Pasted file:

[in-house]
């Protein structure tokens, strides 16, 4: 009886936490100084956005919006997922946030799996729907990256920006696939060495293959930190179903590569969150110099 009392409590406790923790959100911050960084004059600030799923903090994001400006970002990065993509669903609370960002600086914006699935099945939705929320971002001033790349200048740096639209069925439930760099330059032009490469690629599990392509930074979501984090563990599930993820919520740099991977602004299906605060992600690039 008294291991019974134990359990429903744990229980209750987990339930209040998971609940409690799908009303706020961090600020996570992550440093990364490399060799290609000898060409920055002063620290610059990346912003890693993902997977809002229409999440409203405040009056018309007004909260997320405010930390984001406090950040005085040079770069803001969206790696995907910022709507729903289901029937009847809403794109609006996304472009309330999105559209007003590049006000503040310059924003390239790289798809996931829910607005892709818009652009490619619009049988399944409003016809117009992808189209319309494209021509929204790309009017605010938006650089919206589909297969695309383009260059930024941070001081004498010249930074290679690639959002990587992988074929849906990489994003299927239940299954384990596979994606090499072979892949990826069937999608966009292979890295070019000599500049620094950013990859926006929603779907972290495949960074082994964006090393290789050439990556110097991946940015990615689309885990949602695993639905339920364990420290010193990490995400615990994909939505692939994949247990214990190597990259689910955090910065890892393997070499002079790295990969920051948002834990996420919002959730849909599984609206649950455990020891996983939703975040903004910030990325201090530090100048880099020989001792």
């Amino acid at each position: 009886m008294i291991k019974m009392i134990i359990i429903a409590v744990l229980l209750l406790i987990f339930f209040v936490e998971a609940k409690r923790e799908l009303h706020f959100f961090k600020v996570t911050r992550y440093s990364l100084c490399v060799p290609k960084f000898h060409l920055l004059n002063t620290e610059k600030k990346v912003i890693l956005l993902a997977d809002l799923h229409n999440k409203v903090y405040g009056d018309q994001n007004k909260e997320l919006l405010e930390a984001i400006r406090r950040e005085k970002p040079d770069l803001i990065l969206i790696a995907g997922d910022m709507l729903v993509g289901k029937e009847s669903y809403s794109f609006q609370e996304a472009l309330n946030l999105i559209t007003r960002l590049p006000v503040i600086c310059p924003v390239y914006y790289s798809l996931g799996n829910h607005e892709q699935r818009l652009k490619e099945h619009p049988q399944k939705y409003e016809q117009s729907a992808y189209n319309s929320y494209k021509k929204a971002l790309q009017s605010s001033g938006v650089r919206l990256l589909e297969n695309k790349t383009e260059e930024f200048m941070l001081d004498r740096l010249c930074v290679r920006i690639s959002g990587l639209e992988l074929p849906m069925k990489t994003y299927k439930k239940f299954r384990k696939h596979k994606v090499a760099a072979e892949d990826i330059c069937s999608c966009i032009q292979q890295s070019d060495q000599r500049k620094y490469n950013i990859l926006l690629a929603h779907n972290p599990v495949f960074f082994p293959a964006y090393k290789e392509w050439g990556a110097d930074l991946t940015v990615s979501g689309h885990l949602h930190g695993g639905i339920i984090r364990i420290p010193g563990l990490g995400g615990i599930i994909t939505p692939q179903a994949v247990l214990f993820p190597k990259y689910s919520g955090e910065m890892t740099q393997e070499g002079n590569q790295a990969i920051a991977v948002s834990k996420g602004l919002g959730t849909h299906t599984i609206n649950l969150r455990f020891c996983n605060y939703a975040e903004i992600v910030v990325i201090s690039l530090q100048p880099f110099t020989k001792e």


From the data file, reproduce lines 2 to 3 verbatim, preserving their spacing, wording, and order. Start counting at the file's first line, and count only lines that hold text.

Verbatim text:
């Protein structure tokens, strides 16, 4: 009886936490100084956005919006997922946030799996729907990256920006696939060495293959930190179903590569969150110099 009392409590406790923790959100911050960084004059600030799923903090994001400006970002990065993509669903609370960002600086914006699935099945939705929320971002001033790349200048740096639209069925439930760099330059032009490469690629599990392509930074979501984090563990599930993820919520740099991977602004299906605060992600690039 008294291991019974134990359990429903744990229980209750987990339930209040998971609940409690799908009303706020961090600020996570992550440093990364490399060799290609000898060409920055002063620290610059990346912003890693993902997977809002229409999440409203405040009056018309007004909260997320405010930390984001406090950040005085040079770069803001969206790696995907910022709507729903289901029937009847809403794109609006996304472009309330999105559209007003590049006000503040310059924003390239790289798809996931829910607005892709818009652009490619619009049988399944409003016809117009992808189209319309494209021509929204790309009017605010938006650089919206589909297969695309383009260059930024941070001081004498010249930074290679690639959002990587992988074929849906990489994003299927239940299954384990596979994606090499072979892949990826069937999608966009292979890295070019000599500049620094950013990859926006929603779907972290495949960074082994964006090393290789050439990556110097991946940015990615689309885990949602695993639905339920364990420290010193990490995400615990994909939505692939994949247990214990190597990259689910955090910065890892393997070499002079790295990969920051948002834990996420919002959730849909599984609206649950455990020891996983939703975040903004910030990325201090530090100048880099020989001792």
């Amino acid at each position: 009886m008294i291991k019974m009392i134990i359990i429903a409590v744990l229980l209750l406790i987990f339930f209040v936490e998971a609940k409690r923790e799908l009303h706020f959100f961090k600020v996570t911050r992550y440093s990364l100084c490399v060799p290609k960084f000898h060409l920055l004059n002063t620290e610059k600030k990346v912003i890693l956005l993902a997977d809002l799923h229409n999440k409203v903090y405040g009056d018309q994001n007004k909260e997320l919006l405010e930390a984001i400006r406090r950040e005085k970002p040079d770069l803001i990065l969206i790696a995907g997922d910022m709507l729903v993509g289901k029937e009847s669903y809403s794109f609006q609370e996304a472009l309330n946030l999105i559209t007003r960002l590049p006000v503040i600086c310059p924003v390239y914006y790289s798809l996931g799996n829910h607005e892709q699935r818009l652009k490619e099945h619009p049988q399944k939705y409003e016809q117009s729907a992808y189209n319309s929320y494209k021509k929204a971002l790309q009017s605010s001033g938006v650089r919206l990256l589909e297969n695309k790349t383009e260059e930024f200048m941070l001081d004498r740096l010249c930074v290679r920006i690639s959002g990587l639209e992988l074929p849906m069925k990489t994003y299927k439930k239940f299954r384990k696939h596979k994606v090499a760099a072979e892949d990826i330059c069937s999608c966009i032009q292979q890295s070019d060495q000599r500049k620094y490469n950013i990859l926006l690629a929603h779907n972290p599990v495949f960074f082994p293959a964006y090393k290789e392509w050439g990556a110097d930074l991946t940015v990615s979501g689309h885990l949602h930190g695993g639905i339920i984090r364990i420290p010193g563990l990490g995400g615990i599930i994909t939505p692939q179903a994949v247990l214990f993820p190597k990259y689910s919520g955090e910065m890892t740099q393997e070499g002079n590569q790295a990969i920051a991977v948002s834990k996420g602004l919002g959730t849909h299906t599984i609206n649950l969150r455990f020891c996983n605060y939703a975040e903004i992600v910030v990325i201090s690039l530090q100048p880099f110099t020989k001792e």